How many women are in your C-suite? Of course, it’s disappointing that there aren’t more women in top spots in most companies, but we do have some good news.
In 2018, the number of vacated spots taken up by women upped to 22% in 2018, according to a Challenger, Gray & Christmas report. (That number hovered around 18% in the previous two years.)
Along with these gains, the number of female CEOs in Fortune 500 companies dropped by 25% last year (now less than 5% of these companies are headed by women, which still include GM’s Mary Barra and Lockheed Martin’s Marillyn Hewson).
Has #MeToo helped women in the workplace?
Putting more women in executive ranks hasn’t happened as many thought it would as a result of the #MeToo movement.
#MeToo brought down some powerful men, as they were forced to resign as a result of sexual misconduct allegations, but it did little to bring women up to the C-suite. Of the eight male CEOs who resigned last year because of misconduct, only two women filled those posts.
Do you think things have changed for women in the workplace in the U.S. in 2018?
That’s the question women’s career community Fairygodboss asked women in its Sexual Harassment in the Workplace Survey 2018, and more than half (57%) said they don’t feel things have changed much regarding gender equality.
So what can women leaders do to advance more women? Here are some key takeaways from the Fairygodboss report on how women can advocate for themselves, and other women:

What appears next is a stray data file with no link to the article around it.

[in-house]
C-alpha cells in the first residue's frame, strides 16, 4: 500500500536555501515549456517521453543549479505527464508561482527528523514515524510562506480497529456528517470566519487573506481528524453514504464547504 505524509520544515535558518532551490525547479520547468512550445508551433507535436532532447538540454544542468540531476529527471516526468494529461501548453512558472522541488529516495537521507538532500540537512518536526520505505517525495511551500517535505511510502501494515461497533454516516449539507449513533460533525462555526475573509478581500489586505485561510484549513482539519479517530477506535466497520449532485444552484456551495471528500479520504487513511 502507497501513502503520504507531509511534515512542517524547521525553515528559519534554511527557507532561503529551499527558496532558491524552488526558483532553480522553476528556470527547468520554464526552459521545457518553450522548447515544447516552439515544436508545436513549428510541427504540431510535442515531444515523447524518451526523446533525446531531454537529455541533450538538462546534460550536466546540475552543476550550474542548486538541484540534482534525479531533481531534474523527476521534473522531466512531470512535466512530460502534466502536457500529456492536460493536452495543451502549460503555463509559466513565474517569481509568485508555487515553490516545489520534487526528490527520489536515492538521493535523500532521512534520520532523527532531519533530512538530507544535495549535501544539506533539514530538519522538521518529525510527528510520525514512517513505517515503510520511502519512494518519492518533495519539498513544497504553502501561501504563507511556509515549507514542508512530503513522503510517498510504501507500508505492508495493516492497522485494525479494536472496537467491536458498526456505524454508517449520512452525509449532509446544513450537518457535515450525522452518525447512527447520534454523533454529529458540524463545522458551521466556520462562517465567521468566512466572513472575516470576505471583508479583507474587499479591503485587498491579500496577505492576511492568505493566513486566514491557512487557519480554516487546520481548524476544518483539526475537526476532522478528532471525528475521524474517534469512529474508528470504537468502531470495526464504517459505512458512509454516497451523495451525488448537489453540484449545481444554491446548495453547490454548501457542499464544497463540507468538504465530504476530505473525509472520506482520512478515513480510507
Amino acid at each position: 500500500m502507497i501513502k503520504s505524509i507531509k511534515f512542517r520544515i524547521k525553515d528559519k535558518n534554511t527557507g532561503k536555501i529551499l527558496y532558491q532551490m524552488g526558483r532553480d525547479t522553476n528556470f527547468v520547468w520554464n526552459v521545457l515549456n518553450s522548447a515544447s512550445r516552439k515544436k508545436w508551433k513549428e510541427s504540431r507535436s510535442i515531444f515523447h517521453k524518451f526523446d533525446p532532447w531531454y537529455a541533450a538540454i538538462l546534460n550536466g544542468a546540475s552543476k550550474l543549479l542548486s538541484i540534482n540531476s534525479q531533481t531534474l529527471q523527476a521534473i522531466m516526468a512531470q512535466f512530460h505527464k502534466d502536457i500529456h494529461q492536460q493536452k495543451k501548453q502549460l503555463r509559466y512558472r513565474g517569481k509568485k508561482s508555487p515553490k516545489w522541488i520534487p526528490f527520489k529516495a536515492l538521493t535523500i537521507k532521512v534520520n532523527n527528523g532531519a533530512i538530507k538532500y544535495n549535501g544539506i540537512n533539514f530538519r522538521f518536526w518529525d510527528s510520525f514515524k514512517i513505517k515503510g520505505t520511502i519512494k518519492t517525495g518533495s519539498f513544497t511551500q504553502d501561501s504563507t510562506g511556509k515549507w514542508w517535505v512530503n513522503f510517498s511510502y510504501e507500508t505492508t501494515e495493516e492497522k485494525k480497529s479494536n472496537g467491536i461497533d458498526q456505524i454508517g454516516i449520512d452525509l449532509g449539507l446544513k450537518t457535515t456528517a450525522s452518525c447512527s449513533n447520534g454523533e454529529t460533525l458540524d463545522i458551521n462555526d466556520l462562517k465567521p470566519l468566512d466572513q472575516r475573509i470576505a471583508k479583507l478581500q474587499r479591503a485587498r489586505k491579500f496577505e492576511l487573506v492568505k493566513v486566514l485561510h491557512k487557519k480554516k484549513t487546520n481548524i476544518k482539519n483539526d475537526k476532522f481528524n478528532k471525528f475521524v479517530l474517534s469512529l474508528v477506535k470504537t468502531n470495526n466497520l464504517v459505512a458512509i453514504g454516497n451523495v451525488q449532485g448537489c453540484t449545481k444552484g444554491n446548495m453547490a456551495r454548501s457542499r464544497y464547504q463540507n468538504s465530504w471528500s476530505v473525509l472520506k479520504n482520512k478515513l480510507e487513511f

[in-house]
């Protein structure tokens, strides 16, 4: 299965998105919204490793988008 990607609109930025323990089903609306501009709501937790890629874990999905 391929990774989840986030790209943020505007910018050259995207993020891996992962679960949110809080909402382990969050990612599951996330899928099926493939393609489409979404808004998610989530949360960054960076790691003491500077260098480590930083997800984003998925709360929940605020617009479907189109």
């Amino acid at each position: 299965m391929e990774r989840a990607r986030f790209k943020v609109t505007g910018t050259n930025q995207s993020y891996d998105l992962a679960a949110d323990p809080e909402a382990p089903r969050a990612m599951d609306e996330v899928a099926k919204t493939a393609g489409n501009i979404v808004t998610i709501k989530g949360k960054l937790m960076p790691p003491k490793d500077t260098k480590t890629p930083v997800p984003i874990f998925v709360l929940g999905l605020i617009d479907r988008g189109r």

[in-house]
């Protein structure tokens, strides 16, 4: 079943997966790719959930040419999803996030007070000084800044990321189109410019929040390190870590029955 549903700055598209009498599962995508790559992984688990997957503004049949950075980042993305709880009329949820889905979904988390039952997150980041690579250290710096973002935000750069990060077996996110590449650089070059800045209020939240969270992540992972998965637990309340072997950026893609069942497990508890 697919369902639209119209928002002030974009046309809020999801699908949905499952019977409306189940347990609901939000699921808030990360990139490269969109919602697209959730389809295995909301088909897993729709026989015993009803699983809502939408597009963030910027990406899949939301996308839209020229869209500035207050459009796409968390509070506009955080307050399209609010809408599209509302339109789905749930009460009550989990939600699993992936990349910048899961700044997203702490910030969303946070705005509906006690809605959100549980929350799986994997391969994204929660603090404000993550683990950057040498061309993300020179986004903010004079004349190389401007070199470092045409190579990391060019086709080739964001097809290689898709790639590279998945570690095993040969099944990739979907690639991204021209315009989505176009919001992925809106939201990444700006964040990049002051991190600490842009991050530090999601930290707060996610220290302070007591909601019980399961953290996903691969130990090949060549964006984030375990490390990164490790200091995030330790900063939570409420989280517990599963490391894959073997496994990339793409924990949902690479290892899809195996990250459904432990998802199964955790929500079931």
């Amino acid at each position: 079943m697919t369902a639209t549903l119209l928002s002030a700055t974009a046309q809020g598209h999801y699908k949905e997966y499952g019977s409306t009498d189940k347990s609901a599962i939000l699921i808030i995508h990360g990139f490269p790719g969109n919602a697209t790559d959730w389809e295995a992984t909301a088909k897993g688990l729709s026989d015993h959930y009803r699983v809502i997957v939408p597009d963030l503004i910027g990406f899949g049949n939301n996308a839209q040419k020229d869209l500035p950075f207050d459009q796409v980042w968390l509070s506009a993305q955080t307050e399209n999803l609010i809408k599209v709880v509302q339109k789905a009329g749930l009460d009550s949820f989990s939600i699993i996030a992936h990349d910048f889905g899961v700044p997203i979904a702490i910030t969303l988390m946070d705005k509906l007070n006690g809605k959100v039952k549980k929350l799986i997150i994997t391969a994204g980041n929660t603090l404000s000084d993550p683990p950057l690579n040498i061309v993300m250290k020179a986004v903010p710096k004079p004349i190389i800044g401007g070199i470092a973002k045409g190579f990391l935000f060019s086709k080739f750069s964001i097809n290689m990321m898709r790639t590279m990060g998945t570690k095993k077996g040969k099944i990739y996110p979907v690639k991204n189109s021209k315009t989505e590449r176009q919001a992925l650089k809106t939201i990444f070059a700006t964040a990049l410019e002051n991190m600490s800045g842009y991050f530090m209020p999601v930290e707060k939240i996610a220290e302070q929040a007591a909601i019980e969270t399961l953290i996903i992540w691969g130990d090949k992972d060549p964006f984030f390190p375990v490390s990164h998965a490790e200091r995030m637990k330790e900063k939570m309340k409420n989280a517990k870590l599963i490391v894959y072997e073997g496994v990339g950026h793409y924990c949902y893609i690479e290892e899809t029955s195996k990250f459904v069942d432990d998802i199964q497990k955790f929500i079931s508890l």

1. Start an employee resource group
These employee-led groups can provide support and enhance career development, as they help empower women to make positive change within their own organization. These groups– which should include women of all levels in your workplace (and men, who need to be part of the process) – can also provide professional development, networking and mentoring.
And what’s key is to have an executive sponsor – someone who holds a leadership position in the company. KPMG Women’s Advisory Board is led by 20 senior partners from the firm. GM’s women’s network, known as GM WOMEN (Women Offering Mentoring, Expertise and Networking), is headed by Senior Vice President Alicia Boler-Davis. ”We engage male senior leaders in our women’s network programs through hosting events, coaching and mentoring women and advancing the dialogue on gender in the workplace,” says Paget MacColl, Goldman Sachs Managing Director who co-heads the Firmwide Women’s Network.
2. Make friends in high places
“Sponsorship is the only way to get those top appointments,” says Sylvia Ann Hewlett, author of Forget a Mentor, Find a Sponsor. A sponsor can make connections to senior leaders, connect you to career opportunities and calls in a favor on your behalf. Each person you meet is a potential sponsor, so you should strive to showcase your strengths and potential in all of your interactions. And women in top spots need to champion their female colleagues by acting as an ally, sponsor and mentor.
3. Bust through gender bias
The number of women in the corporate pipeline shrinks from entry-level to the C-Suite. This means
employers need to change their practices and create unbiased, fair procedures when it comes to hiring and promotions.
You might not be in a position to make company-wide changes, but there are things every woman can do to be advocate for gender equality. Empower other women in mostly-male meetings. Forge relationships with male colleagues. And if you are in a top-level management position, look at the gender mix of recent hires. You might require all senior managers to add one woman to their leadership teams or executive committees. Or ask the recruitment team to have an equal number of female and male candidates in the pipeline.
Gender bias is tough to spot and even harder to change. But it’s only by being aware – and most importantly making upper management aware – of the inequalities that things can change.